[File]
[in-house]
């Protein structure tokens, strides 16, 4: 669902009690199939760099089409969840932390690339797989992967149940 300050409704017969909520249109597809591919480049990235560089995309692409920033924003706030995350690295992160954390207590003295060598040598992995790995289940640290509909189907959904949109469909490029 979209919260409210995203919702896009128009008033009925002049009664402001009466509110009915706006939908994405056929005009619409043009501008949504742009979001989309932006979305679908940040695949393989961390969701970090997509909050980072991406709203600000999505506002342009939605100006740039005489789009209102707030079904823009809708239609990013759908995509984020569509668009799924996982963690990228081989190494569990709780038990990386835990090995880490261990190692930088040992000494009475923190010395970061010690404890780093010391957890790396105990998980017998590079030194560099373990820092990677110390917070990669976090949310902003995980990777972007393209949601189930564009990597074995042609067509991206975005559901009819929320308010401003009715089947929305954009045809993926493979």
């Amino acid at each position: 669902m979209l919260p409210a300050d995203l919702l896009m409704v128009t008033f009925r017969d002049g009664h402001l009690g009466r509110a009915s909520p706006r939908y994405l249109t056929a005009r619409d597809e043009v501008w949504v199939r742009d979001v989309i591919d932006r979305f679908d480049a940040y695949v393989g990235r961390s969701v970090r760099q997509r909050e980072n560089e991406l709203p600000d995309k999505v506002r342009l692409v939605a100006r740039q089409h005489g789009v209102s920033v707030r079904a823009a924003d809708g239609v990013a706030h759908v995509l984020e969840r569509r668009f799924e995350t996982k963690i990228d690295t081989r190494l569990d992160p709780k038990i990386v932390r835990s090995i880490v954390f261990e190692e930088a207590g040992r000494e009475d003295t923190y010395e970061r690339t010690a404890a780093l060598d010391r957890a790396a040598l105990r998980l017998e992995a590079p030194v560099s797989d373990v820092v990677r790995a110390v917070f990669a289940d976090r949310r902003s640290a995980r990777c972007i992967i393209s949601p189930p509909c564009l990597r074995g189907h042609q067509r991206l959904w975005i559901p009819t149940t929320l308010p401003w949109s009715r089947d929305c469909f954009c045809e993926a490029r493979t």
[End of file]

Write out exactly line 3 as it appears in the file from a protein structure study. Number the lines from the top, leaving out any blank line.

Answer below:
């Amino acid at each position: 669902m979209l919260p409210a300050d995203l919702l896009m409704v128009t008033f009925r017969d002049g009664h402001l009690g009466r509110a009915s909520p706006r939908y994405l249109t056929a005009r619409d597809e043009v501008w949504v199939r742009d979001v989309i591919d932006r979305f679908d480049a940040y695949v393989g990235r961390s969701v970090r760099q997509r909050e980072n560089e991406l709203p600000d995309k999505v506002r342009l692409v939605a100006r740039q089409h005489g789009v209102s920033v707030r079904a823009a924003d809708g239609v990013a706030h759908v995509l984020e969840r569509r668009f799924e995350t996982k963690i990228d690295t081989r190494l569990d992160p709780k038990i990386v932390r835990s090995i880490v954390f261990e190692e930088a207590g040992r000494e009475d003295t923190y010395e970061r690339t010690a404890a780093l060598d010391r957890a790396a040598l105990r998980l017998e992995a590079p030194v560099s797989d373990v820092v990677r790995a110390v917070f990669a289940d976090r949310r902003s640290a995980r990777c972007i992967i393209s949601p189930p509909c564009l990597r074995g189907h042609q067509r991206l959904w975005i559901p009819t149940t929320l308010p401003w949109s009715r089947d929305c469909f954009c045809e993926a490029r493979t």